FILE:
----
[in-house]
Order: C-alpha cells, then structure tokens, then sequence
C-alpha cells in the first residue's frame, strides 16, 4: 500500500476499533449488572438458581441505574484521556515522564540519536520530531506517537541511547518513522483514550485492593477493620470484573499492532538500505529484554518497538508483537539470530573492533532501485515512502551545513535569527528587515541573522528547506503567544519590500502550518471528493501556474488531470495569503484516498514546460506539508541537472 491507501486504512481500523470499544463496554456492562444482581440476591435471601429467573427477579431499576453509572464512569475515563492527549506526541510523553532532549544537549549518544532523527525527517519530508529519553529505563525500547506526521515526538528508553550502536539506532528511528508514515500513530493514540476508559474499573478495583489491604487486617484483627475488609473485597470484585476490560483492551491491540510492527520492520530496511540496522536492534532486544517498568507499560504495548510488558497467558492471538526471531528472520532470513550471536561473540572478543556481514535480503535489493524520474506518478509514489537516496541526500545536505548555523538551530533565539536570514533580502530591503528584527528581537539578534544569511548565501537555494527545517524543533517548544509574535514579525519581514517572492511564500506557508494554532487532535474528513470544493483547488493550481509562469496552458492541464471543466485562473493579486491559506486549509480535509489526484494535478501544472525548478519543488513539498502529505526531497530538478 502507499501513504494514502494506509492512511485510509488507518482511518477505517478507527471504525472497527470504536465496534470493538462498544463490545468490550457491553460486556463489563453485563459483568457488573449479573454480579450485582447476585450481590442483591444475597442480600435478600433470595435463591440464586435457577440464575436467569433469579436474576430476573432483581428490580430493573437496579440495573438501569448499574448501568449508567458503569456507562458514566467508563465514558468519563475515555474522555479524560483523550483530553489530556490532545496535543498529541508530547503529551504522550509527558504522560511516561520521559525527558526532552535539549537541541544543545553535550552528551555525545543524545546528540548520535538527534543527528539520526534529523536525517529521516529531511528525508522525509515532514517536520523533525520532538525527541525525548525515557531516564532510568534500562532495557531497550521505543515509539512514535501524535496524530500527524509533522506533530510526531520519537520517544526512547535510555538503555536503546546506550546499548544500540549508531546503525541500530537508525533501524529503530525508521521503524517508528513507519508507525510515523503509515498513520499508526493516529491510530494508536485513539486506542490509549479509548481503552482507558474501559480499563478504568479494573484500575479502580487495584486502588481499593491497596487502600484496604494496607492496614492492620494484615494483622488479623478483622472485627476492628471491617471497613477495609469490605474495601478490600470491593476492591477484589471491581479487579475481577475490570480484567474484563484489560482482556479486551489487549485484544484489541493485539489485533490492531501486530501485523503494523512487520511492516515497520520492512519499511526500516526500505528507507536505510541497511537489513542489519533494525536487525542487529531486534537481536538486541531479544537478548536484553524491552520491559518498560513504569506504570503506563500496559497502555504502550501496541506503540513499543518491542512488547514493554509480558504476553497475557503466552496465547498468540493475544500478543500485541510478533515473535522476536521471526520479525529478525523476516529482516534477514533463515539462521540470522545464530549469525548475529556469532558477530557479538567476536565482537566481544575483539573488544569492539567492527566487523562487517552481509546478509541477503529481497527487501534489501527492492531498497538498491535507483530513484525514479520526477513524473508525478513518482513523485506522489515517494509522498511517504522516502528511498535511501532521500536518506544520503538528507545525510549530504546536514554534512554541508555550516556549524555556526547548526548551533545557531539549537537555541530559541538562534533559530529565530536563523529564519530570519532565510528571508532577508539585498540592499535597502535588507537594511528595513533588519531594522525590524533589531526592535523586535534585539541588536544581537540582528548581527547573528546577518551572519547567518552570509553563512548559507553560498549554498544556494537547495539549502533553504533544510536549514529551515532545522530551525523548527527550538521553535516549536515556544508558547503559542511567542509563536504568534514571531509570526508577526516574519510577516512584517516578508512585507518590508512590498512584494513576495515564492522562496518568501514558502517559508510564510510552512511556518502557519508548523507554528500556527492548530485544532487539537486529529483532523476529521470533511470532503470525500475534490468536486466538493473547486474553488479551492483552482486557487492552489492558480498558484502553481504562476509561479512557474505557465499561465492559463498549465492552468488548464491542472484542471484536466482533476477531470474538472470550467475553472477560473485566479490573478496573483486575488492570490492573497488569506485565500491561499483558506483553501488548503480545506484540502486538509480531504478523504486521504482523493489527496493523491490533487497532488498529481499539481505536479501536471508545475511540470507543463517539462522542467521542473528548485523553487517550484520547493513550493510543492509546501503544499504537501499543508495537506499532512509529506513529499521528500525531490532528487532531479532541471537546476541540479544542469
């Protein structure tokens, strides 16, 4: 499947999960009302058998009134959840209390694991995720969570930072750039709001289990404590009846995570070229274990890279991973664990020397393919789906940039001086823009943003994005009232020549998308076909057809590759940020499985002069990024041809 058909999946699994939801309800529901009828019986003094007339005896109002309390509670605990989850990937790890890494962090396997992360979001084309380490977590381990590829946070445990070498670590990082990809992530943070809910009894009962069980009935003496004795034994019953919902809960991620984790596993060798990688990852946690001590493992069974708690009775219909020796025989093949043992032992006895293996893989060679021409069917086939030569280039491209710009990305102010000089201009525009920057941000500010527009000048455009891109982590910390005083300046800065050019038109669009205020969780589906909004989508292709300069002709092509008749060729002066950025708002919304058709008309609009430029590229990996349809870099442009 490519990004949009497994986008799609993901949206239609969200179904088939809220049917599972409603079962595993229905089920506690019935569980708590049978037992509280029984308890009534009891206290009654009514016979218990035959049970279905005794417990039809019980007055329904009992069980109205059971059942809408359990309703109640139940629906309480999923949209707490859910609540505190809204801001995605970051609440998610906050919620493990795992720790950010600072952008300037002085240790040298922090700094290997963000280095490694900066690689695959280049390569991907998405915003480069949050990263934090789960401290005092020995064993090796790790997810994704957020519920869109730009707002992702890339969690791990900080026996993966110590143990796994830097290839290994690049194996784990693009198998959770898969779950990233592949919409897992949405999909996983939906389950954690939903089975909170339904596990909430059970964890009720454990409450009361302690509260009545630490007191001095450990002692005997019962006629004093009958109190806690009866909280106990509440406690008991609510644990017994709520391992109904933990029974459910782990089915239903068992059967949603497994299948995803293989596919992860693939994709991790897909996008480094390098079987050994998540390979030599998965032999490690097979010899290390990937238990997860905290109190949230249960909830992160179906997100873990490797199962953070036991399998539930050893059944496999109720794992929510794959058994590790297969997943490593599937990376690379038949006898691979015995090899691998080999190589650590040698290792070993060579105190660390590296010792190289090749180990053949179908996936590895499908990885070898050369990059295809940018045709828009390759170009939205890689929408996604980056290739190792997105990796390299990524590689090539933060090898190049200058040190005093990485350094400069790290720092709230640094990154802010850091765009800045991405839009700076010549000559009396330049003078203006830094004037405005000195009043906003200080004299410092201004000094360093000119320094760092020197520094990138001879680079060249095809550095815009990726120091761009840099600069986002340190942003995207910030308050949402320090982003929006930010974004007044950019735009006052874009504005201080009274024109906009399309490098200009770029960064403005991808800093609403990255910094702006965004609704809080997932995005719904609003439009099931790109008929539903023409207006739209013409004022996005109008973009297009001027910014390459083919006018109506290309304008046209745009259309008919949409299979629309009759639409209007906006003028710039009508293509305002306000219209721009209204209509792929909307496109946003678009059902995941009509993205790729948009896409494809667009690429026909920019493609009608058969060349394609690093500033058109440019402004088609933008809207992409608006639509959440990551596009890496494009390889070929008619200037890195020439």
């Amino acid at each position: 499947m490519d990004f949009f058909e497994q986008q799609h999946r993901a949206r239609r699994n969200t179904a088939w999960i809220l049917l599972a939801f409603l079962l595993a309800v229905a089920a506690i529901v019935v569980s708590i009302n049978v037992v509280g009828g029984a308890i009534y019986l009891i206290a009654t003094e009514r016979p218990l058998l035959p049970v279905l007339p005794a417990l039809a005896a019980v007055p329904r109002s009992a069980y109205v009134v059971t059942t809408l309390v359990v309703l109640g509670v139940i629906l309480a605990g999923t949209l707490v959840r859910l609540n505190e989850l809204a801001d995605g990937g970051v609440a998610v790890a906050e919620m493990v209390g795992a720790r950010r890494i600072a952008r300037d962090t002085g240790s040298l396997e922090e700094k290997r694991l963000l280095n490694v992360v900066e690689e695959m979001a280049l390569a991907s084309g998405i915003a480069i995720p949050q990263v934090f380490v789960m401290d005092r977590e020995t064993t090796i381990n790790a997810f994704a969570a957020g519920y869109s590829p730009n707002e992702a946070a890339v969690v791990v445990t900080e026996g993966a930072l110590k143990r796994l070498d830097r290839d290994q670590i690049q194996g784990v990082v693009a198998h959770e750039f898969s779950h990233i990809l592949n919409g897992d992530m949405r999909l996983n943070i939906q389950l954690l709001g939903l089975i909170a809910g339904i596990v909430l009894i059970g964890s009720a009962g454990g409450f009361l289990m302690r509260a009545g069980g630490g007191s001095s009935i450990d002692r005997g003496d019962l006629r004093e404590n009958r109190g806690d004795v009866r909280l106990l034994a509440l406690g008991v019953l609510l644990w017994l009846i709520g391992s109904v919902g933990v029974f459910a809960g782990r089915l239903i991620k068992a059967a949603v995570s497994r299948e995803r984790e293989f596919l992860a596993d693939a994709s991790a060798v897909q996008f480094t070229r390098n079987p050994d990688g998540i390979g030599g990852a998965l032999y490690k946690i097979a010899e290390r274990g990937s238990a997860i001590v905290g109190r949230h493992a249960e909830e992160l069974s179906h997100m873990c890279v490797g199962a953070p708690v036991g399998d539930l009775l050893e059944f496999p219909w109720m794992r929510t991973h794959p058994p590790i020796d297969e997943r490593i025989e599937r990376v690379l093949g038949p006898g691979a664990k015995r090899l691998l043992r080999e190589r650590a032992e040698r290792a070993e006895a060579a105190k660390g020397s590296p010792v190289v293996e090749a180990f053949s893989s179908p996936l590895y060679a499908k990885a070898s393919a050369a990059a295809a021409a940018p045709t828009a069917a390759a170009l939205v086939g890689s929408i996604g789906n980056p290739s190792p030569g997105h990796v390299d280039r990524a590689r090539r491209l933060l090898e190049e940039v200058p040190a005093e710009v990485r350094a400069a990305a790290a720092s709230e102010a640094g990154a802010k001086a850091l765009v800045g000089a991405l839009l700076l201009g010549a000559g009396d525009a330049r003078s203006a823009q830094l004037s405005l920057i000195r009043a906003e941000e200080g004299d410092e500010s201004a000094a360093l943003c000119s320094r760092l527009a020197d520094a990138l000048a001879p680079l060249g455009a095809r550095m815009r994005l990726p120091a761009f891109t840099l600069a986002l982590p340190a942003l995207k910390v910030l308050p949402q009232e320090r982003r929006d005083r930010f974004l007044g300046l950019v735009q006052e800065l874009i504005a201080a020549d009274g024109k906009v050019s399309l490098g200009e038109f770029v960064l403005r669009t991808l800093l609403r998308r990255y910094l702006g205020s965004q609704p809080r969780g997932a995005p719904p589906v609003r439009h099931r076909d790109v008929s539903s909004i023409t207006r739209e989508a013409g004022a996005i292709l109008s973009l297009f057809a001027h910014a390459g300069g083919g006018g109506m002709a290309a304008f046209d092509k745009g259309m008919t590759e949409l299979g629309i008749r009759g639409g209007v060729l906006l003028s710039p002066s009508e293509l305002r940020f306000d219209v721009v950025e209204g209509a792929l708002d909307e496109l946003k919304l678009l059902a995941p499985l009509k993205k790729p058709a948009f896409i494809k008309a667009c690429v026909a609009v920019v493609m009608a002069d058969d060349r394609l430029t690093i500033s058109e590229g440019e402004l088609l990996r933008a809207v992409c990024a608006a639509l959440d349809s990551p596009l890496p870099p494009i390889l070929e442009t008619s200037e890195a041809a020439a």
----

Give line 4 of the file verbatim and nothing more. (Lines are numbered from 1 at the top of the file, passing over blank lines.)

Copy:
């Protein structure tokens, strides 16, 4: 499947999960009302058998009134959840209390694991995720969570930072750039709001289990404590009846995570070229274990890279991973664990020397393919789906940039001086823009943003994005009232020549998308076909057809590759940020499985002069990024041809 058909999946699994939801309800529901009828019986003094007339005896109002309390509670605990989850990937790890890494962090396997992360979001084309380490977590381990590829946070445990070498670590990082990809992530943070809910009894009962069980009935003496004795034994019953919902809960991620984790596993060798990688990852946690001590493992069974708690009775219909020796025989093949043992032992006895293996893989060679021409069917086939030569280039491209710009990305102010000089201009525009920057941000500010527009000048455009891109982590910390005083300046800065050019038109669009205020969780589906909004989508292709300069002709092509008749060729002066950025708002919304058709008309609009430029590229990996349809870099442009 490519990004949009497994986008799609993901949206239609969200179904088939809220049917599972409603079962595993229905089920506690019935569980708590049978037992509280029984308890009534009891206290009654009514016979218990035959049970279905005794417990039809019980007055329904009992069980109205059971059942809408359990309703109640139940629906309480999923949209707490859910609540505190809204801001995605970051609440998610906050919620493990795992720790950010600072952008300037002085240790040298922090700094290997963000280095490694900066690689695959280049390569991907998405915003480069949050990263934090789960401290005092020995064993090796790790997810994704957020519920869109730009707002992702890339969690791990900080026996993966110590143990796994830097290839290994690049194996784990693009198998959770898969779950990233592949919409897992949405999909996983939906389950954690939903089975909170339904596990909430059970964890009720454990409450009361302690509260009545630490007191001095450990002692005997019962006629004093009958109190806690009866909280106990509440406690008991609510644990017994709520391992109904933990029974459910782990089915239903068992059967949603497994299948995803293989596919992860693939994709991790897909996008480094390098079987050994998540390979030599998965032999490690097979010899290390990937238990997860905290109190949230249960909830992160179906997100873990490797199962953070036991399998539930050893059944496999109720794992929510794959058994590790297969997943490593599937990376690379038949006898691979015995090899691998080999190589650590040698290792070993060579105190660390590296010792190289090749180990053949179908996936590895499908990885070898050369990059295809940018045709828009390759170009939205890689929408996604980056290739190792997105990796390299990524590689090539933060090898190049200058040190005093990485350094400069790290720092709230640094990154802010850091765009800045991405839009700076010549000559009396330049003078203006830094004037405005000195009043906003200080004299410092201004000094360093000119320094760092020197520094990138001879680079060249095809550095815009990726120091761009840099600069986002340190942003995207910030308050949402320090982003929006930010974004007044950019735009006052874009504005201080009274024109906009399309490098200009770029960064403005991808800093609403990255910094702006965004609704809080997932995005719904609003439009099931790109008929539903023409207006739209013409004022996005109008973009297009001027910014390459083919006018109506290309304008046209745009259309008919949409299979629309009759639409209007906006003028710039009508293509305002306000219209721009209204209509792929909307496109946003678009059902995941009509993205790729948009896409494809667009690429026909920019493609009608058969060349394609690093500033058109440019402004088609933008809207992409608006639509959440990551596009890496494009390889070929008619200037890195020439």